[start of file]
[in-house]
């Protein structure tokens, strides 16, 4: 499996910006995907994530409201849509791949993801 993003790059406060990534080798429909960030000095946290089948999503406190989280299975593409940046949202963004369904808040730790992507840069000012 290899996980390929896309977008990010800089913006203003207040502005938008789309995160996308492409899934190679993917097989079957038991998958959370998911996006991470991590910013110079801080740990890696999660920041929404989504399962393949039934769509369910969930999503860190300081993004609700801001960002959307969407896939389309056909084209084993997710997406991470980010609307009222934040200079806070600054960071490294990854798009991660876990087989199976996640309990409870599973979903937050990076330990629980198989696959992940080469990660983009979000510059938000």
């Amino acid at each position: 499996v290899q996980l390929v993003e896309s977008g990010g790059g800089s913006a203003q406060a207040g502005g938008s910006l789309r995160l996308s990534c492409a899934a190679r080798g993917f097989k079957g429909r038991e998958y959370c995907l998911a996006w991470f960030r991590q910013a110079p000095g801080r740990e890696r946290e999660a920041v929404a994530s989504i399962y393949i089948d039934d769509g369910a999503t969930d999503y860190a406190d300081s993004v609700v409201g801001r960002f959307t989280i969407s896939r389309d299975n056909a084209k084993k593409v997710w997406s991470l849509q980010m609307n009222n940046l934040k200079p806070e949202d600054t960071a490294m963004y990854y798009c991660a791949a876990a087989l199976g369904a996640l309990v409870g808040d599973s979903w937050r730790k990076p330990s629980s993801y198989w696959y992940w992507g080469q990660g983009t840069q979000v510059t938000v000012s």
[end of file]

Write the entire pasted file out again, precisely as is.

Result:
[in-house]
């Protein structure tokens, strides 16, 4: 499996910006995907994530409201849509791949993801 993003790059406060990534080798429909960030000095946290089948999503406190989280299975593409940046949202963004369904808040730790992507840069000012 290899996980390929896309977008990010800089913006203003207040502005938008789309995160996308492409899934190679993917097989079957038991998958959370998911996006991470991590910013110079801080740990890696999660920041929404989504399962393949039934769509369910969930999503860190300081993004609700801001960002959307969407896939389309056909084209084993997710997406991470980010609307009222934040200079806070600054960071490294990854798009991660876990087989199976996640309990409870599973979903937050990076330990629980198989696959992940080469990660983009979000510059938000």
């Amino acid at each position: 499996v290899q996980l390929v993003e896309s977008g990010g790059g800089s913006a203003q406060a207040g502005g938008s910006l789309r995160l996308s990534c492409a899934a190679r080798g993917f097989k079957g429909r038991e998958y959370c995907l998911a996006w991470f960030r991590q910013a110079p000095g801080r740990e890696r946290e999660a920041v929404a994530s989504i399962y393949i089948d039934d769509g369910a999503t969930d999503y860190a406190d300081s993004v609700v409201g801001r960002f959307t989280i969407s896939r389309d299975n056909a084209k084993k593409v997710w997406s991470l849509q980010m609307n009222n940046l934040k200079p806070e949202d600054t960071a490294m963004y990854y798009c991660a791949a876990a087989l199976g369904a996640l309990v409870g808040d599973s979903w937050r730790k990076p330990s629980s993801y198989w696959y992940w992507g080469q990660g983009t840069q979000v510059t938000v000012s």